Review: Helionox: Deluxe Edition


Designer: Taran Lewis Kratz
Year: 2017
Publisher: Zeroic Games
Players: 1-4
Game Type: Deck Building

Helionox is a movement based deck building board game where great leaders vie for control in a shattered solar system. One to four players can attempt mastery over competitive, cooperative, and solo modes. Designed to play fast with a quick setup and an imminent ending, Helionox has tension to spare from the first turn to the last. The Deluxe Edition of Helionox brings together the original core set of Helionox: The Last Sunset and incorporates it with a brand new expansion called Mercury Protocol. The Kickstarter will offer a full sized box and game board along with the expansion and can be purchased via Kickstarter with or without the original core set.

Setup for Helionox is quite simple. You will layout the map cards, and then divide cards into their corresponding decks. Choose your Architect (character), set up your starting decks, including 2 special faction cards per player, and you are off and running. I'd say max of 10 minutes, depending on how well you put the game away from an earlier play. 

Game Setup.
I won't be able to lend much to explaining multiplayer play, as I only did the solo version, but there are a good deal of similarities from what I understood in the rule book. Your objective is to end the game with the most Influence Points. You will get points based on cards you buy, playing cards in your deck, building embassies on the five locations and clearing the events on the planets.

At the start of your turn a new event will hit somewhere in the system. This will eventually close a location if not taken care of, so you need to decide if you want to solve the event, or do other things. On your turn you can do a multitude of different things. You can change your location, purchase cards, solve a crisis, build an embassy, use your Architect's special ability and more. You have to figure out how you want to gain your Influence Points to win the game, and it can be done in different ways. You could go on a defensive attack and try to clear all events, or you could buy, buy, buy and get the Influence points added up in your deck. It's all up to you. Game play ends when the Event Deck runs out.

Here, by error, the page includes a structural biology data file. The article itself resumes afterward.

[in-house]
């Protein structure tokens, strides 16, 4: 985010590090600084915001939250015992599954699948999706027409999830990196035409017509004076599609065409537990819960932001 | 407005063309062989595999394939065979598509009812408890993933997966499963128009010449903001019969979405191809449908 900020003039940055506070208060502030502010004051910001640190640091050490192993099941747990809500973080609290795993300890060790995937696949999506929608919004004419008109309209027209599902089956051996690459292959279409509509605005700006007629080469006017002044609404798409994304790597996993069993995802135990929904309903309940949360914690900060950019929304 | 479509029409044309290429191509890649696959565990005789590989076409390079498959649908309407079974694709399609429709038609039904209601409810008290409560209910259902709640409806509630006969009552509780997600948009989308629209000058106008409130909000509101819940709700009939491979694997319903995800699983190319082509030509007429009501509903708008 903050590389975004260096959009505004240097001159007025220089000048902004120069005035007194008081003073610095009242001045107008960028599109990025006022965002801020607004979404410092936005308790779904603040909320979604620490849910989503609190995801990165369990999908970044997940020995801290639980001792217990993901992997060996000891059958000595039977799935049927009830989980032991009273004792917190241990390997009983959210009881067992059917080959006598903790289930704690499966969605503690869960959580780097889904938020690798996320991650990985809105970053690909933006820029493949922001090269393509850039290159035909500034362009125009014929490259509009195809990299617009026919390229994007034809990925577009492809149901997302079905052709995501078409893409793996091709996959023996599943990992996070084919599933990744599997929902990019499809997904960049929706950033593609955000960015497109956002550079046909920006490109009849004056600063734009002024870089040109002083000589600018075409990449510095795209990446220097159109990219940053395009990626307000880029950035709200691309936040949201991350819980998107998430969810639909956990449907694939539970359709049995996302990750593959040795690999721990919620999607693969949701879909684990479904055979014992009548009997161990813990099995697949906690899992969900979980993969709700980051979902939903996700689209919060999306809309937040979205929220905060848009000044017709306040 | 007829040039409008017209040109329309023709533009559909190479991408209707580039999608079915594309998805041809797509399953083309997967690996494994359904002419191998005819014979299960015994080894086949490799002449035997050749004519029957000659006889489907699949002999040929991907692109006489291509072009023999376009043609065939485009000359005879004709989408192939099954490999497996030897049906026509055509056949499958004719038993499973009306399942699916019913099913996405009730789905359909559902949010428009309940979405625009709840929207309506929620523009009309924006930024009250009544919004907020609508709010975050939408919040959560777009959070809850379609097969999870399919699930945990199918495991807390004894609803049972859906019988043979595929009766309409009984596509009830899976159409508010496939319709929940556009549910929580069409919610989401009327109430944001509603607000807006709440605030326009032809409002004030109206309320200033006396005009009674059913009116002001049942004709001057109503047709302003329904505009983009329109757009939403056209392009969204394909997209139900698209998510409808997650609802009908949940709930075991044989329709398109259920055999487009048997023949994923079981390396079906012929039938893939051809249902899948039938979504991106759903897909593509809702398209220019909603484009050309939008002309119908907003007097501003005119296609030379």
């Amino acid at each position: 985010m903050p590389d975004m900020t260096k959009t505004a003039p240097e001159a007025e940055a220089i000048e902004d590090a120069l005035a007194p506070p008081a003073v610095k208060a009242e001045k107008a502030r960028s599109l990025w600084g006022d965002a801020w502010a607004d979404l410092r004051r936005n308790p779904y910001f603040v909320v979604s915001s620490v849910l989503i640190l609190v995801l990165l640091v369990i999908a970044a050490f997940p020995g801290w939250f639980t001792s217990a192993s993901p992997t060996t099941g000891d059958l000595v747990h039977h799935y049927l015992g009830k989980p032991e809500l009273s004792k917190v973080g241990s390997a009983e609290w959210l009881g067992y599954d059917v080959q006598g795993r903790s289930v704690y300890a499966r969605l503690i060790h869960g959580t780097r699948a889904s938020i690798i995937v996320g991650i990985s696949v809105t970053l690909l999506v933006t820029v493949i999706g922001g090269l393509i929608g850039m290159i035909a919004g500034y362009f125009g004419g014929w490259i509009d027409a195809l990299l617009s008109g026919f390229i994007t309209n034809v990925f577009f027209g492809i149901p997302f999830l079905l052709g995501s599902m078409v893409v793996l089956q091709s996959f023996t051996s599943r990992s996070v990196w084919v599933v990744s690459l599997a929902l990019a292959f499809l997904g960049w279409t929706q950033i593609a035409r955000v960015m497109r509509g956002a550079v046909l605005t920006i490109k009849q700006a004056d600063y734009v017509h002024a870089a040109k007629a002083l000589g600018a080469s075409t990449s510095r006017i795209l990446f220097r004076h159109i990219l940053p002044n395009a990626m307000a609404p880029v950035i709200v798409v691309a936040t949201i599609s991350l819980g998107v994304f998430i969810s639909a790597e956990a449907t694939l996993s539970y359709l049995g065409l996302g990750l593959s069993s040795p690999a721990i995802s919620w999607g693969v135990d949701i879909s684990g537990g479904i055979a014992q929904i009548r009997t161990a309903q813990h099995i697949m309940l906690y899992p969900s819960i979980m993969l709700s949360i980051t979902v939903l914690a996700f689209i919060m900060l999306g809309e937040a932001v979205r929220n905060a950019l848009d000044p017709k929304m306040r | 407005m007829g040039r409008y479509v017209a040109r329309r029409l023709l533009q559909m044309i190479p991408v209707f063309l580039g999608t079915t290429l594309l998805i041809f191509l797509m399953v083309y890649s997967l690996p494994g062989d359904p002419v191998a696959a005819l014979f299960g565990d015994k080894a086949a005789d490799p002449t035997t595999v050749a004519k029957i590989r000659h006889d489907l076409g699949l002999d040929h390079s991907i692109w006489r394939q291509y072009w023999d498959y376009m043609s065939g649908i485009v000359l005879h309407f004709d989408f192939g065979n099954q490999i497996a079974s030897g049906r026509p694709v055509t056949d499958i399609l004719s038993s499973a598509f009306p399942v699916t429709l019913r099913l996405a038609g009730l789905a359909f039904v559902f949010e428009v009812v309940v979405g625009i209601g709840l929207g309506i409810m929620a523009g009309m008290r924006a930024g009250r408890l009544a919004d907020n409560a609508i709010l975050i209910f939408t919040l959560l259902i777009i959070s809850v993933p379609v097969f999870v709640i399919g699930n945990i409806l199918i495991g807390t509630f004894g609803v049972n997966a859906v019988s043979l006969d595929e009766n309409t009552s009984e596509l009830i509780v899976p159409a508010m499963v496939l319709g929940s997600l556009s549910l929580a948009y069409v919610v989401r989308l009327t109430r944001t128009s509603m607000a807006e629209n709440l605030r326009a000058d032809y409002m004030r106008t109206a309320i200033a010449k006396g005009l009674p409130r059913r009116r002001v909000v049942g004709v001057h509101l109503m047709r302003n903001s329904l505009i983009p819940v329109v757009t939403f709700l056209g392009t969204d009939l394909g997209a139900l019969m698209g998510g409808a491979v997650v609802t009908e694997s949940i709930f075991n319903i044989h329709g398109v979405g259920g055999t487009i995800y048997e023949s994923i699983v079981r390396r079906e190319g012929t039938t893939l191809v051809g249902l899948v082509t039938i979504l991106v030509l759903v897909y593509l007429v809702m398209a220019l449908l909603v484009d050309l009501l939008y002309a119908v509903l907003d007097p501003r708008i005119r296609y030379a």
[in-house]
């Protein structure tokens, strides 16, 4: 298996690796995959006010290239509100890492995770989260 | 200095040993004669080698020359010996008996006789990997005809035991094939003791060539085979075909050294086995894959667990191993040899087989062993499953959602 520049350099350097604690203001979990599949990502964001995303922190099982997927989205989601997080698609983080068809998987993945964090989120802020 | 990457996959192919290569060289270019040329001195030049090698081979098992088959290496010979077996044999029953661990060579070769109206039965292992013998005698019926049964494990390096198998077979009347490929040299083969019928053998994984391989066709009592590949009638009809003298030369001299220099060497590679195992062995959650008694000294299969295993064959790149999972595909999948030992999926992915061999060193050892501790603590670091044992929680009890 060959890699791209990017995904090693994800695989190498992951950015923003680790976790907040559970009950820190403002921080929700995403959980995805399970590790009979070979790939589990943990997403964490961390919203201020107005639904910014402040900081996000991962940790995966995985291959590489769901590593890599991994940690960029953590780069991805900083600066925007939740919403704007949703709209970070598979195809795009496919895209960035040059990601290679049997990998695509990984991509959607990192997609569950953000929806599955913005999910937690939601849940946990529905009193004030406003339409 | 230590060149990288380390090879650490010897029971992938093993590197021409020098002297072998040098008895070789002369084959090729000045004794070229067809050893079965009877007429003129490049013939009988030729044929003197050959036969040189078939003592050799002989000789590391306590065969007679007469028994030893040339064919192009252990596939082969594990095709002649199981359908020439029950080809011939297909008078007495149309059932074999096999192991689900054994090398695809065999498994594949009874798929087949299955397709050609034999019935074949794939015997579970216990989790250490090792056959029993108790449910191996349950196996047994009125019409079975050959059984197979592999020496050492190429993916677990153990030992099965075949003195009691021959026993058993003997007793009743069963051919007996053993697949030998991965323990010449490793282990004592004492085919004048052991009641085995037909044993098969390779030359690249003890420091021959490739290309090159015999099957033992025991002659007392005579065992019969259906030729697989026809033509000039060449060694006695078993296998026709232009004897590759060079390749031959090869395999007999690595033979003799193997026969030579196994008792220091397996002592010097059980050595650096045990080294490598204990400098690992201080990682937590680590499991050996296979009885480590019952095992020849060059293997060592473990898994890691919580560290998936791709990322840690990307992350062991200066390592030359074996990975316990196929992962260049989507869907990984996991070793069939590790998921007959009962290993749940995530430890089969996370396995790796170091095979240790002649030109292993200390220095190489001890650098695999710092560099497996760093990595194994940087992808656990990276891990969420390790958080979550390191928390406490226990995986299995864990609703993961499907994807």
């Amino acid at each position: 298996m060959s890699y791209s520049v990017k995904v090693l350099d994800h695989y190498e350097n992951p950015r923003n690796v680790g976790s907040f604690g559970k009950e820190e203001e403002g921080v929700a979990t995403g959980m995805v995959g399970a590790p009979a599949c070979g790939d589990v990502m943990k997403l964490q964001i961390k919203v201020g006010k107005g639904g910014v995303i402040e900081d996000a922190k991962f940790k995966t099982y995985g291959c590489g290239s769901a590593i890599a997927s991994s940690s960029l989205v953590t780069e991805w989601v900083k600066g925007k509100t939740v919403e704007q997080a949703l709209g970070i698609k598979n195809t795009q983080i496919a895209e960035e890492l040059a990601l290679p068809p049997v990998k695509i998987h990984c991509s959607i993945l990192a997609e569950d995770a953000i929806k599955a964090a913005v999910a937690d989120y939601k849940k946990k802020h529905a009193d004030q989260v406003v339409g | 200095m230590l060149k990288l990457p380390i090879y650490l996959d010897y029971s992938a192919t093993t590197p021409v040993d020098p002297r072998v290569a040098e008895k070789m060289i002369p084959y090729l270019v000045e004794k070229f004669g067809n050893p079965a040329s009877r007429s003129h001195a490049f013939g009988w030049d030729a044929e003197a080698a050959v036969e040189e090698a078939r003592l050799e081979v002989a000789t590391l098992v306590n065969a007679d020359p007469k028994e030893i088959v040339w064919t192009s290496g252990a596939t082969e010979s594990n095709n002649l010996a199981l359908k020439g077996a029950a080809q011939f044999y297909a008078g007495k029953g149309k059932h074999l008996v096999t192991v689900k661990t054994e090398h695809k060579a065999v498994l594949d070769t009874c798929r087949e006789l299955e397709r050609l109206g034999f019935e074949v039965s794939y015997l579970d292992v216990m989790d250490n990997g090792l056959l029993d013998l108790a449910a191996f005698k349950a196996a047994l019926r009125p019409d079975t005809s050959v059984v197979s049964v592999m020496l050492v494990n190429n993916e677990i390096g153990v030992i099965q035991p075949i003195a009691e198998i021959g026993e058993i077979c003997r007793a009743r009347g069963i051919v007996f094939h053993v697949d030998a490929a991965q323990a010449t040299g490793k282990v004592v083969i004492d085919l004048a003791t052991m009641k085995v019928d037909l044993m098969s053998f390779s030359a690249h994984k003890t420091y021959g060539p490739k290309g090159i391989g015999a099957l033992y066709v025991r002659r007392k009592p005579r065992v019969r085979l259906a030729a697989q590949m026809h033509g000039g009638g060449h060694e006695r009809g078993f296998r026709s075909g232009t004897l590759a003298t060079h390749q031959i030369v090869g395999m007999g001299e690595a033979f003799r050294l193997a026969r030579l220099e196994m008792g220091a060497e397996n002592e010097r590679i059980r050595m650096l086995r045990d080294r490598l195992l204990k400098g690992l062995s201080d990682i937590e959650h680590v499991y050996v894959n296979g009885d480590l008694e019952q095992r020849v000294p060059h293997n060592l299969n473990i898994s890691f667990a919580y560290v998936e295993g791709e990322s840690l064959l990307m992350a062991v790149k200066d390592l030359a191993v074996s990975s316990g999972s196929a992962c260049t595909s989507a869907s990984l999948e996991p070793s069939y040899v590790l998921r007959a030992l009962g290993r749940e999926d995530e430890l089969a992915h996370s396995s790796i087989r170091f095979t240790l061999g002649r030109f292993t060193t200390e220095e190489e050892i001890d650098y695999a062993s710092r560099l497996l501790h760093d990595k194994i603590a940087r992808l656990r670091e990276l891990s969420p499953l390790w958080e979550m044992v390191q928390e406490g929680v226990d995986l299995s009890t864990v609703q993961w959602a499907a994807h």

Unlike other deck building games, Helionox allows you to place purchased cards on top of your deck, instead of into your discard pile. You also do not have to get rid of your entire hand at the end of your turn. You will draw 5 new cards, look at what you got, then discard back down to five.

Starting deck with 2 special cards.
For solo play you follow the same play as stated above, but now you have to take on the Syndicate. After your turn the game will start to build it's own Influence Points. It will take the Highest Event Card in play, and also take the Highest Market card. So now you have to try and get enough points on your turn to stay ahead of the Syndicate. I found that while playing against the game, I was focusing more on solving events, to keep them out of the games pile. If no Event is in play, they get nothing on their turn, and only the Highest Market card. In the event of a tie, you will choose which one they get. If you want to add some randomness to a tie, keep a D-4 on hand and roll for what they get instead of choosing.

So the game on Kickstarter is the Deluxe Edition. I did not have any of the Mercury Protocol cards to use when I played, so I am only looking at the Core game here. I loved it. Yes I do love Deckbuilding, adding what I feel I need to my hand to defeat the system. Trying to do my best to strategize on how it will play out and what I need to do to win. I love adding a purchased card to the top of my draw pile instead of losing it for a few turns waiting for it to be dealt out. I also really like how if I keep a card(s) after my turn, draw 5, I choose what I want to keep for my next turn. I also like moving through the system, and not just staying at one location, as it plays into the strategy for how to win. The solo play moves at a good pace, and I was probably around the 30 minute mark for each of my 3 games. It actually had the feel of a game like Villages of Valeria, as I was always planning ahead to try and get the most points on a turn. I will be backing this one for sure.

4.0 out of 5 Solo's

* Good twist on Deckbuilding
* Good strategy
* Good replay value
* Great artwork

* Probably needs more cards overall (expansions included in Deluxe Ed. may cover that)
* Would like to see Event card switched to landscape layout, to match how they fall onto the player mat. 

Game Soundtrack Sponsored by Metal Blade Records: 
Byzantine - The Cicada Tree
Dan Royer Dan Royer Author